Living On Oxygen for Life
This year I have been staying busy. I found a way to do volunteer work while staying at home. Since I am on oxygen 24/7, it’s wonderful that I could actually find something that I can do. I crochet hats and afghans for a local children’s hospital. The picture above is the start of my 5th afghan that I plan to donate when it’s finished. I taught myself how to crochet years ago and it’s something I do that is so relaxing. I just love it!
I’ve always wanted to volunteer. During one time in the hospital when I was a child, I received a little pillow made by volunteers from a ladies’ church group. I still have the pillow. I think I was 13 years old when I got it. I’m now 43 years old. So, the pillow is pretty old! It’s been through a LOT with me. How could I ever get rid of it? Right?
I love giving and to give a child something that I’ve made just for them makes me so happy.
Living on Oxygen for Life
T minus 30 minutes to go until I leave for my Pulmonary Hypertension doctor appointment. I feel queasy and stressed about going. I hope the doctor doesn’t want me to do a bunch of tests: 6-minute walk (Yuck!), Echocardiogram, or a CT scan of my lungs. It’s been a year, I think, since these have been done.
I keep reminding myself of my super awesome reward. Though, my husband said it will just be that “I’m” taking him to lunch. I’m like…. “Okaaaaay….”. Don’t forget to imagine me smiling saying that while rolling my eyes. =o)
I’ll post updates! Have a great weekend everyone! Be sure to follow my blog.
Thank you Chris Kyle for serving our great nation! You were not just the most deadliest sniper but a father, a husband, and a friend to many. Your memory and good deeds will live on forever. May you rest in peace.
I wanted to start this post on my blog with the above words I wrote. I truly appreciate all those who serve this great nation of the United States and give up of themselves the time and sacrifice to ensure our way of life. Freedom is never free. It has been paid for by the strength and fortitude of good men and women who defend our nation on a daily basis. I offer my thanks to all those who serve in the military and those who are dedicated to standing watch throughout the night to protect all of us from harms way. God bless you.
Living On Oxygen for Life
Before the doctor would even put me on Tracleer, I had to do a lot of medical tests. I went to see doctors who specialize in Pulmonary Hypertension. To go to this appointment, my husband and I woke up at 7:30am to get there at 10am and we didn’t get home until 6pm that evening. It was a really long and tiring day.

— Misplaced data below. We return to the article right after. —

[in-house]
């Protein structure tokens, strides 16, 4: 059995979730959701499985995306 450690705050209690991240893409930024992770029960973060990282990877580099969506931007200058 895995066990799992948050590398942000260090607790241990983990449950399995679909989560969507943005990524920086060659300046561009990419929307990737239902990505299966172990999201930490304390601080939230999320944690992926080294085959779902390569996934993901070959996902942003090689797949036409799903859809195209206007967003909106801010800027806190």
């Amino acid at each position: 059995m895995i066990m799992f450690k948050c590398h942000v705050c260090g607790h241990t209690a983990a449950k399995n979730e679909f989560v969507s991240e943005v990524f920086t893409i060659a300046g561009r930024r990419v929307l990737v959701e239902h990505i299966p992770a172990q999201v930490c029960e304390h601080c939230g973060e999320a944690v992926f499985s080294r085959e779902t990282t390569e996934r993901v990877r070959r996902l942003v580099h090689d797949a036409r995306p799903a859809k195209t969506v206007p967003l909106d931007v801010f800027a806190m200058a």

My checklists of the tests I had to do are:
- Blood work including tests for HIV and Liver function
- Artial Blood Gas
- Complete Pulmonary Functions testing
- Chest CT scan
- Overnight Oxygen Saturation monitoring
- Right-side Heart Catherization
I think that about covers it all. They wanted all this done within the next two weeks of that doctor appointment. I was so nervous about the heart catherization. Though I’ve had them before but never while awake and as an adult.
For me to receive Tracleer, the doctors filled out a request form of some sort and submitted it to my insurance to see if they would pay for it. Remember it costs between $2000 to $5000 a month for this medication. Had the insurance not paid for the Tracleer, then the doctors would help to find programs who offer assistance, some based on how much of an income you have, to decide on how much help you may receive. First, I would have had to go through the assistance program from the pharmaceutical company who manufactures Tracleer. If, for financial reasons, I did not qualify, there was the next step to take: Caring Voice Coalition empowers patients who live with a life threatening chronic disease through comprehensive outreach programs and services aimed at financial, emotional and educational support.
Luckily for me, my husband’s insurance decided to pay for it. Before I had even completed all the above tests, I had my first bottle of Tracleer already. I was so surprised that everything was going so fast. I didn’t even open the package of the Tracleer because I hadn’t even finished with my tests first. The doctor said that we would talk about taking the Tracleer after the test results come in.
I have been on Tracleer since 2006. I have had to go in MONTHLY for a blood test to check on my liver at a local lab. Over the years of taking Tracleer, I haven’t had any liver problems but I feel that I’m not breathing better either. The reason why I continue to use it is because when I have my annual heart catherizations, the medicine is proving that it brings down the pressures within my heart and lungs which is a good thing. I just wish I could get the “More Energy” benefit that most others seem to get from taking Tracleer. I guess I can’t have it all, huh?